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When a baby is born early, some body systems may need extra help for a while. A premature baby's nervous system may not be mature enough to send all the right signals at the right time. These babies often have a breathing problem called apnea. Apnea is a pause in breathing for 20 seconds or more. During the pause, there is a drop in oxygen in the blood. When this happens, your baby's heart rate might also slow down (bradycardia).
Babies with apnea may release a big breath and then have a period of no breathing or small breaths. Some babies turn pale and blue during an apnea spell. Your baby may only have one spell a day or could have a few spells an hour. Many babies stop having apnea spells when they reach their original due date. But if your baby was born very early, apnea spells may continue for a while, even months. One of the ways to treat this is to give caffeine to your baby.
If your baby still has apnea spells when it is time to come home, you may get a prescription for caffeine medicine for your baby. A nurse also may show you special ways to feed and hold your baby to help them breathe.
Worrying about your baby's breathing is very stressful. It may help you to learn as much as you can about your baby's condition and treatment.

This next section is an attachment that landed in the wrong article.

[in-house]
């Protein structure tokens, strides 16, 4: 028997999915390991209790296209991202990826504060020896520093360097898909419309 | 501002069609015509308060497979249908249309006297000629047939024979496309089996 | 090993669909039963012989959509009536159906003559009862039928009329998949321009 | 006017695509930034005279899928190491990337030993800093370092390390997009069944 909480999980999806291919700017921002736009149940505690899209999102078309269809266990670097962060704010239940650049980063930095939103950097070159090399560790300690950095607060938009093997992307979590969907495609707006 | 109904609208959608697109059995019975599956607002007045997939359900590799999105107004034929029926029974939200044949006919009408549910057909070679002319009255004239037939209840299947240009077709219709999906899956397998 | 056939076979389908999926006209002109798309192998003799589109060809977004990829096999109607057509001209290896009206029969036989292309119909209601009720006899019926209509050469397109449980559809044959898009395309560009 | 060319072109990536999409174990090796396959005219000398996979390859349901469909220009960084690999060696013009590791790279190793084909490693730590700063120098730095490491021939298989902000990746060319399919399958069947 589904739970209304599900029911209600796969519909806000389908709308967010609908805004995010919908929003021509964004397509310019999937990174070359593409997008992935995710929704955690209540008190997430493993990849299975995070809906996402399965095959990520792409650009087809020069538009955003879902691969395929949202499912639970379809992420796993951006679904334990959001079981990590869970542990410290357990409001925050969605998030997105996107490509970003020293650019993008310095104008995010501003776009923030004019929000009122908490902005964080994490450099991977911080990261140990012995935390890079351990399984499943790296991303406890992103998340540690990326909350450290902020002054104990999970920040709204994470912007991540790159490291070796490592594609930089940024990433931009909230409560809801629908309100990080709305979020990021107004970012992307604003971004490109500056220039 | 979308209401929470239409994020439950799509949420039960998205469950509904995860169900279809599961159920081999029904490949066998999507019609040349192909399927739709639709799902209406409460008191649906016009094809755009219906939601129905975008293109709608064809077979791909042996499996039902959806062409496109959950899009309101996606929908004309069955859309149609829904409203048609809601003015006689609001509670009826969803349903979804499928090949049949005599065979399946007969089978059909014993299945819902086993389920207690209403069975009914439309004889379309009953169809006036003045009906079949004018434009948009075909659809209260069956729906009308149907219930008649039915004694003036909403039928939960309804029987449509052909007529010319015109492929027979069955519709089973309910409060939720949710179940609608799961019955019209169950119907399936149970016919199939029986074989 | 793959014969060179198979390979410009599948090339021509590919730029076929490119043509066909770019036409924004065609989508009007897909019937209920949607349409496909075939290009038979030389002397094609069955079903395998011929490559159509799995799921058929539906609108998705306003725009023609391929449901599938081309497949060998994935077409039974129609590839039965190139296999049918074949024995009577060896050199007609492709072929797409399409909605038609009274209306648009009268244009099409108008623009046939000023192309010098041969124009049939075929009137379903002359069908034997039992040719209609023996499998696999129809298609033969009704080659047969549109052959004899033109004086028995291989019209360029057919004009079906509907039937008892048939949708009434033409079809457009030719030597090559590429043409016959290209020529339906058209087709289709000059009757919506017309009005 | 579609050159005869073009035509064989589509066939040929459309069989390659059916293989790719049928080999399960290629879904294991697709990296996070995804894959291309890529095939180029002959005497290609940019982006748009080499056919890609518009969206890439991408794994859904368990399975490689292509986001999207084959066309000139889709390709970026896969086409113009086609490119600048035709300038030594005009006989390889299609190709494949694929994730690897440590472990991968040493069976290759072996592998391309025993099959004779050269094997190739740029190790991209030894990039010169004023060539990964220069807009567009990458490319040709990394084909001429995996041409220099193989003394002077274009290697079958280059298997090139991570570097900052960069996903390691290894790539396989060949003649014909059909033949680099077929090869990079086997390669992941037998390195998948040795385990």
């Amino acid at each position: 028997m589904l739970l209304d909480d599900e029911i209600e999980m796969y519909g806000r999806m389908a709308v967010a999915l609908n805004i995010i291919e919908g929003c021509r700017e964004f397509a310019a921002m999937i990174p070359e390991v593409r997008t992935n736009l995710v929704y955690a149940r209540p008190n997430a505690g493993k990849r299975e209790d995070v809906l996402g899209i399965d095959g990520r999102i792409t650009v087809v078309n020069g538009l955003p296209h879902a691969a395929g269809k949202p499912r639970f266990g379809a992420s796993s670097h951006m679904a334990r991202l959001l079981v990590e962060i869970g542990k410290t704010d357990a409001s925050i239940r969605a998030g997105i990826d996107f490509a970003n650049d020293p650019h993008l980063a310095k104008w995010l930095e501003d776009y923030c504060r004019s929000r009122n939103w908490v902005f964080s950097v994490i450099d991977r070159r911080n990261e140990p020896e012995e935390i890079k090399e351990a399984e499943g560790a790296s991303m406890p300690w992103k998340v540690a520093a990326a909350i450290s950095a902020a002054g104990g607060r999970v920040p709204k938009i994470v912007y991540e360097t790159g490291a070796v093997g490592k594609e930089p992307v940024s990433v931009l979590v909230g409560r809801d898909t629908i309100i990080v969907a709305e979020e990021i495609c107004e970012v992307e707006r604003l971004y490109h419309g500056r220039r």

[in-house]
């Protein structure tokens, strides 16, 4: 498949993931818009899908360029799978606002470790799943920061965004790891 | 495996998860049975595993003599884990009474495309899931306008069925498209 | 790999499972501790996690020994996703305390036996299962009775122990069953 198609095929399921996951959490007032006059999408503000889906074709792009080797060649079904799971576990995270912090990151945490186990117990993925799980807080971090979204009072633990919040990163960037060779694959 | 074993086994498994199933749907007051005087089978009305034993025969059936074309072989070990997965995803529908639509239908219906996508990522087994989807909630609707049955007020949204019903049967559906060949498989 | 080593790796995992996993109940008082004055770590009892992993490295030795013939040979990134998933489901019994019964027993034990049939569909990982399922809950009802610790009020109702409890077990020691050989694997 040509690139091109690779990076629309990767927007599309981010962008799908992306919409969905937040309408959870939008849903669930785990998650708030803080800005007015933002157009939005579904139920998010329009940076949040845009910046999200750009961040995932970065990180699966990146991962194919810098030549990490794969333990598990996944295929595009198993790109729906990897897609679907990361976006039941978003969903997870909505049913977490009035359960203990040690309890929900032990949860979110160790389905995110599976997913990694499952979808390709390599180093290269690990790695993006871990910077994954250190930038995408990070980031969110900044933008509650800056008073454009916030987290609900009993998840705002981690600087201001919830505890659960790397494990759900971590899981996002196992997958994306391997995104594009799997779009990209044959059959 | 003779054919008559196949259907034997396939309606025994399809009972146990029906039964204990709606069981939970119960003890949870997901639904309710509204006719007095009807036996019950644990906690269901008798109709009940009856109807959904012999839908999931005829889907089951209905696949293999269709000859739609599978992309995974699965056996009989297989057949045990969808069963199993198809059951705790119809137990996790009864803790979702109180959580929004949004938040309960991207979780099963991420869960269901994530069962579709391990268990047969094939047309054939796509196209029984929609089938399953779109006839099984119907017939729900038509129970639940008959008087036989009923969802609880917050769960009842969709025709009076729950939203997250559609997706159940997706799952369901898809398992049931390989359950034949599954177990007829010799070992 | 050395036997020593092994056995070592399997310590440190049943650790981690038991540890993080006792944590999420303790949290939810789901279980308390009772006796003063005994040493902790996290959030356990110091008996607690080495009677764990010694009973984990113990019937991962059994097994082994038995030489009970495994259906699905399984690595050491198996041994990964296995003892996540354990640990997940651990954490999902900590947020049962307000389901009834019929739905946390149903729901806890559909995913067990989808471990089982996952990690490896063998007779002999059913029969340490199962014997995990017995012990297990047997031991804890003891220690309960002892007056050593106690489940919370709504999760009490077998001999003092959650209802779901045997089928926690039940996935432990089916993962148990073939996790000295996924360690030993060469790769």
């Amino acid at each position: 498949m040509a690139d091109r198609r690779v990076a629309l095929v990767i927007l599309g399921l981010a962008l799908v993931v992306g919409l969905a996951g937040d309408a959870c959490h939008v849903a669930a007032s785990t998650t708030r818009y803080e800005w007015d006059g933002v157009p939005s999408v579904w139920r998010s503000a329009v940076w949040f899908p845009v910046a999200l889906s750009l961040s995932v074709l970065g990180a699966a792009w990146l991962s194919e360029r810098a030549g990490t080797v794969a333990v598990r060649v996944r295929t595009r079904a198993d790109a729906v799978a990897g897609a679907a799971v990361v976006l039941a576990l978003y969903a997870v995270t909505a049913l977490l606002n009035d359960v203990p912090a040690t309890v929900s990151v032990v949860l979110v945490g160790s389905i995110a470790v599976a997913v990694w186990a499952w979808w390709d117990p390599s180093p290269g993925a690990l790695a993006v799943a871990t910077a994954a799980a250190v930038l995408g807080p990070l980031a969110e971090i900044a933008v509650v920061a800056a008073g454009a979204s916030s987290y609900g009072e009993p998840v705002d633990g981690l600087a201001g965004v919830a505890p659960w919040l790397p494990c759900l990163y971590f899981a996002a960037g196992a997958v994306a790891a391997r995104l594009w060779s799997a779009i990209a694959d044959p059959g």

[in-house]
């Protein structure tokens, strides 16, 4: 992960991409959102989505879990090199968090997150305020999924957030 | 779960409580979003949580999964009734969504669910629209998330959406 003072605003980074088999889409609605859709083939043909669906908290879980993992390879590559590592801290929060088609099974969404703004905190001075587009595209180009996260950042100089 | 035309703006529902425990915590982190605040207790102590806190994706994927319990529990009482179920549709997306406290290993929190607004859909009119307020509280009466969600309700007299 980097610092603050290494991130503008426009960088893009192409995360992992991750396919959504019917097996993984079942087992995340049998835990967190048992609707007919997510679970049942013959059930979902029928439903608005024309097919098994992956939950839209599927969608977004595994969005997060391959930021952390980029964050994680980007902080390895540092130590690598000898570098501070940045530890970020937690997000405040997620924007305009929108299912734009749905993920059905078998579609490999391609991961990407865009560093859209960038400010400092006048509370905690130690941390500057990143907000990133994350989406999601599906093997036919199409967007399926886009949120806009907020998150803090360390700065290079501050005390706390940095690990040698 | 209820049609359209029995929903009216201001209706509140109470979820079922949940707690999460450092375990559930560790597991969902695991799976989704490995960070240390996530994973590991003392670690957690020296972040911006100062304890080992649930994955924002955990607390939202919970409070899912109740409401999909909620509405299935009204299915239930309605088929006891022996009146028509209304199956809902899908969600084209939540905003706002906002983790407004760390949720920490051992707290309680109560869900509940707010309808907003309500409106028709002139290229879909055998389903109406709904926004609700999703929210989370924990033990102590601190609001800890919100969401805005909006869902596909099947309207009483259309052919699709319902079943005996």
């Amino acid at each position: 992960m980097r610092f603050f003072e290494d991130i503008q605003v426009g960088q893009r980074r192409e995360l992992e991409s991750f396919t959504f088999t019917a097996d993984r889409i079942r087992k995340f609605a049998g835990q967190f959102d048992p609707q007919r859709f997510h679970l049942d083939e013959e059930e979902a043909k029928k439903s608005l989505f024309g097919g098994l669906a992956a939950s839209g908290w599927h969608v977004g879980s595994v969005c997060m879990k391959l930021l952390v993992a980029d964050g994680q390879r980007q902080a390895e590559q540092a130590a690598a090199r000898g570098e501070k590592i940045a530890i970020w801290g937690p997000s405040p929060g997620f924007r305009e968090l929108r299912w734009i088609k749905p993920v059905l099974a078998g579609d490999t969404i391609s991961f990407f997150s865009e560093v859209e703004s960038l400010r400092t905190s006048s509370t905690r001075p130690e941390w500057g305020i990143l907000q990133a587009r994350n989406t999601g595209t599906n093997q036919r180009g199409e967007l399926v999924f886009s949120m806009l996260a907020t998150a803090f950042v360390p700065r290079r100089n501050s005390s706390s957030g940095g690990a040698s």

Follow-up care is a key part of your child's treatment and safety. Be sure to make and go to all appointments, and call your doctor or nurse advice line (811 in most provinces and territories) if your child is having problems. It's also a good idea to know your child's test results and keep a list of the medicines your child takes.
Call 911 anytime you think your child may need emergency care. For example, call if:
Call your doctor or nurse advice line now or seek immediate medical care if:
Watch closely for changes in your child's health, and be sure to contact your doctor or nurse advice line if:
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Adaptation Date: 11/23/2023
Adapted By: Alberta Health Services
Adaptation Reviewed By: Alberta Health Services
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